Any gamer will tell you that The Last Of Us is not only a huge achievement in creating an immersive world, but its captivating story made it a one of the best (and most addictive) games in recent memory. The movie adaptation was at first greeted with groans, those groans soon changed to a slightly less dismissive sound when Neil Druckmann (who wrote the script for the game) was onboard to draft the movie screenplay.

One of the first names mentioned to take on the roll of Ellie was Game Of Thrones star Maisie Williams, a Comic Con announcement confirmed she was ‘in talks’ but after that everything went a little bit silent. A recent interview with Flicks In the City reveals that Williams is still very interested in the role;

"I had a lunch a little while ago and we spoke about the possibility of me playing Ellie and that's really exciting and I would absolutely love too. It kind of all came about on Twitter a long time ago. The power of Twitter still never ceases to amaze me. I went to a lunch and we spoke a little bit about it, and then they announced at Comic-Con that we had spoken about it, and since then in like every interview people have been asking me about it.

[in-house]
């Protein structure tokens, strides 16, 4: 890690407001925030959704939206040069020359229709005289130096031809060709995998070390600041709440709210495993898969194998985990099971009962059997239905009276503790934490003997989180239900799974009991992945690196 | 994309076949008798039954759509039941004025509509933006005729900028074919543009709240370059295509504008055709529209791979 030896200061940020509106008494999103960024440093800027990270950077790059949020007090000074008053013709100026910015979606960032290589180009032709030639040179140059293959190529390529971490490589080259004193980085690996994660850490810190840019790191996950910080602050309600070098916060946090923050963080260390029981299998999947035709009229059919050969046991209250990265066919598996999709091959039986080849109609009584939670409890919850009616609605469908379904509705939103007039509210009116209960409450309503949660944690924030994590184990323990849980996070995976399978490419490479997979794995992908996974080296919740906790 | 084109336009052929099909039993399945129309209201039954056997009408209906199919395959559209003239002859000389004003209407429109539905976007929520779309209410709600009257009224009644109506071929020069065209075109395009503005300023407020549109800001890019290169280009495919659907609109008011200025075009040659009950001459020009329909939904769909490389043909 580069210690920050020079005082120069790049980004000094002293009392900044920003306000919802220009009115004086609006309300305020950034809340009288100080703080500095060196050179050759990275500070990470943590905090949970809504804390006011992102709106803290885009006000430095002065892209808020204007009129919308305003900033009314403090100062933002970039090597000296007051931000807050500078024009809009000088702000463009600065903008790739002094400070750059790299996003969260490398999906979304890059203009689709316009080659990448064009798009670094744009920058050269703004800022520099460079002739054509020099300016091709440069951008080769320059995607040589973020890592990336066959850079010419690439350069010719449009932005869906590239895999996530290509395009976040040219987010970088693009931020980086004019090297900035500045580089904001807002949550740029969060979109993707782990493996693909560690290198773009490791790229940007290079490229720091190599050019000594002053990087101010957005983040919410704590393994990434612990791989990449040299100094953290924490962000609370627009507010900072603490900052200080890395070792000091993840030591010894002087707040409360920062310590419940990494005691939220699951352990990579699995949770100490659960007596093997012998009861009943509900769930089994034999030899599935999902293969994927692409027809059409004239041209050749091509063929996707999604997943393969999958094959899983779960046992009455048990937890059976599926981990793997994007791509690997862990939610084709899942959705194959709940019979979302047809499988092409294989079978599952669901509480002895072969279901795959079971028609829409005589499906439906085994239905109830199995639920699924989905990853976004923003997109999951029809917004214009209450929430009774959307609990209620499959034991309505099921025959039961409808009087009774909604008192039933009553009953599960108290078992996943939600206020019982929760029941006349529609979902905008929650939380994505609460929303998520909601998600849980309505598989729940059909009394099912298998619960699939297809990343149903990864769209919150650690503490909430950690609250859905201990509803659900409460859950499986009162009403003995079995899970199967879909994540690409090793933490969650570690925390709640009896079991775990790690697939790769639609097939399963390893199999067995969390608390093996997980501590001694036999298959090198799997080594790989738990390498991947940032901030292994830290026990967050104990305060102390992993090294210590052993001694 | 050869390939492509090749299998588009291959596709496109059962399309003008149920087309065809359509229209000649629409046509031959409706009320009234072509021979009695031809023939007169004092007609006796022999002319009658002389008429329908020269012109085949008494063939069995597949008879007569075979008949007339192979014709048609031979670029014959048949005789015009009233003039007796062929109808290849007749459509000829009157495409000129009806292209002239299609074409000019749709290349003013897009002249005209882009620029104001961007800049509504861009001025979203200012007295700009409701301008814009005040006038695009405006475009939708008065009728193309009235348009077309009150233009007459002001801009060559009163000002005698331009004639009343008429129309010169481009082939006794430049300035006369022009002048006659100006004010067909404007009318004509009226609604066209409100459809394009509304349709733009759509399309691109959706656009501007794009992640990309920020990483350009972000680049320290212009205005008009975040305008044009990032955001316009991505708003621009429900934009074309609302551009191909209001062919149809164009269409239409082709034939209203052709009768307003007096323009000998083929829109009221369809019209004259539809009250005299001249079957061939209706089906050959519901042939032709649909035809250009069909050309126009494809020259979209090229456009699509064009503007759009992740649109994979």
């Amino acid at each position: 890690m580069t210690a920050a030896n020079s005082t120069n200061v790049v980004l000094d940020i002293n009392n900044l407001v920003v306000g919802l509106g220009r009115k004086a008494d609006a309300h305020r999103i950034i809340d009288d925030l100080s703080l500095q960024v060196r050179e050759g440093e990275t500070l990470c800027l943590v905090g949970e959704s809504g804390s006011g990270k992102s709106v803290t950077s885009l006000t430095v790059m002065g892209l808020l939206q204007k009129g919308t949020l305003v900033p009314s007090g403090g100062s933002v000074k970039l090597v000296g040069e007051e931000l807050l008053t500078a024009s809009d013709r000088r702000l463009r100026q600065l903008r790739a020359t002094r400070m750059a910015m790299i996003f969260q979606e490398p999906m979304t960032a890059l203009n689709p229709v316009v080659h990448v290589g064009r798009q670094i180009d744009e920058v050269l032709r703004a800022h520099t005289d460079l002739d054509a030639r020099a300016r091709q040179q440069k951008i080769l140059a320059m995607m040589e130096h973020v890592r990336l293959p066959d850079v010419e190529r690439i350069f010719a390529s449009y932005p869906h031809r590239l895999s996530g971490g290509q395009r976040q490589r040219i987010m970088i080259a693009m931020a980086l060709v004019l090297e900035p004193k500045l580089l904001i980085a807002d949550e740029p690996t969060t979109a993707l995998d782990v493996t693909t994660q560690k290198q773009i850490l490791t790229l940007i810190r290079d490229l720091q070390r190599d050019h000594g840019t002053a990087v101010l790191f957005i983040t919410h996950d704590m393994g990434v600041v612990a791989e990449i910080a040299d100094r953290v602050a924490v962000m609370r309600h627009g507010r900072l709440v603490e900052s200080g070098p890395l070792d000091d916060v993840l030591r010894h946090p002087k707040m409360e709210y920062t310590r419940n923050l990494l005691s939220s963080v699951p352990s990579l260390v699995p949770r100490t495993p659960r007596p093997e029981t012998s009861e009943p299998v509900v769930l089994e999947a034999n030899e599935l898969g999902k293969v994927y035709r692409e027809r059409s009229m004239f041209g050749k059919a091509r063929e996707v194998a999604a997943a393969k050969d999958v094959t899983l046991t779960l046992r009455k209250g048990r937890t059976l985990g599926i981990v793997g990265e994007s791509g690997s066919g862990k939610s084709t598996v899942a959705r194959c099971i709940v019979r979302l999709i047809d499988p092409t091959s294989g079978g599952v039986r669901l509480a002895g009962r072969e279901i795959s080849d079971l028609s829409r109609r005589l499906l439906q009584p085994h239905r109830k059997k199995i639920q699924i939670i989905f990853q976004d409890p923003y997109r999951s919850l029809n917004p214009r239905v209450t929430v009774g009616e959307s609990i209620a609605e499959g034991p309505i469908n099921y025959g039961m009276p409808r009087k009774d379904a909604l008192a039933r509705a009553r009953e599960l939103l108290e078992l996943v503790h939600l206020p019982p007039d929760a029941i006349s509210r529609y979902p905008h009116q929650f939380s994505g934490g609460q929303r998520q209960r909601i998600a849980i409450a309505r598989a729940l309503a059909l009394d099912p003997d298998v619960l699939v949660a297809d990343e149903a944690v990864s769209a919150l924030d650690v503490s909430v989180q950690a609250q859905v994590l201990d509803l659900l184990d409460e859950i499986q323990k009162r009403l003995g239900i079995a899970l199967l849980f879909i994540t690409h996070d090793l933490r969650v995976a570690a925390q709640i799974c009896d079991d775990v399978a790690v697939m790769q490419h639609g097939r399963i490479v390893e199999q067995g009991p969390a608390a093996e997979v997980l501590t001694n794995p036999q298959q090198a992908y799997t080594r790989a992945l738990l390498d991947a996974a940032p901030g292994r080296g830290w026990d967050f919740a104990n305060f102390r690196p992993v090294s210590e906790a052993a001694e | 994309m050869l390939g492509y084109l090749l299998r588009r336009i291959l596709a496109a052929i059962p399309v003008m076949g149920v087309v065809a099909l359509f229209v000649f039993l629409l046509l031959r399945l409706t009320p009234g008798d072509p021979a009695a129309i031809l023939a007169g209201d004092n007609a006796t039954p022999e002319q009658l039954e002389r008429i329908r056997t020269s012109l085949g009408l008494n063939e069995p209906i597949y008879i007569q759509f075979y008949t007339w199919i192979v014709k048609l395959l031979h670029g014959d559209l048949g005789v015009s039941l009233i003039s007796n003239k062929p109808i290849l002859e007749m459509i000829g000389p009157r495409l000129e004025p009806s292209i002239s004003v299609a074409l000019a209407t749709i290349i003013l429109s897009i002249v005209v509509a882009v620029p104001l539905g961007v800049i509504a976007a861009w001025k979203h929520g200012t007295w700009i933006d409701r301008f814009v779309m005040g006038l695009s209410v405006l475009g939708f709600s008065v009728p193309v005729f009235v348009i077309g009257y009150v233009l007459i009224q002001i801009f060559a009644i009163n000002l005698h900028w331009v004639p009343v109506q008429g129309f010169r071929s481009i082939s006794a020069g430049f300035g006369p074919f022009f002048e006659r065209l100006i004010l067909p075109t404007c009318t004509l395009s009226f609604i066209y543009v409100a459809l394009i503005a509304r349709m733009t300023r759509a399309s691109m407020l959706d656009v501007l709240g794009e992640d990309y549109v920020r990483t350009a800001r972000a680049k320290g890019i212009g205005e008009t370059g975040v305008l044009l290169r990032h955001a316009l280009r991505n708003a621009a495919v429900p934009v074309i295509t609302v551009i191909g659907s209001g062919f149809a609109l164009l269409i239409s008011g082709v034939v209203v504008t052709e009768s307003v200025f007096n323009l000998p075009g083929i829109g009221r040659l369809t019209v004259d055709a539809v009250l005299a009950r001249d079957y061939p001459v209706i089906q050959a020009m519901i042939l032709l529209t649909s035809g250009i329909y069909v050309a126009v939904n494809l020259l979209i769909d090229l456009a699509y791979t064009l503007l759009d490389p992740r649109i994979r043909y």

Honestly I would love to and I think they would love me to play Ellie also, and that's where it is at the moment. There's no script, no director, it's still very early days for the whole project, but if it all goes ahead soon enough I think, yeah, I would love to.”

I’ve clocked up quite a few hours (weeks) on The Last Of Us and Maisie Williams is a great choice, her work on Game Of Thrones makes her more than qualified for the role. Sam Raimi is producing the movie version through his Ghost House Pictures production company, there’s still no director attached or a potential release date. Hopefully as they are taking their time to develop the script, there’s a strong chance this could be the one of the best movies based on a video game. A valid argument could be made for the need for a film version as the game was just as cinematic, gripping, heart-breaking and nerve shredding.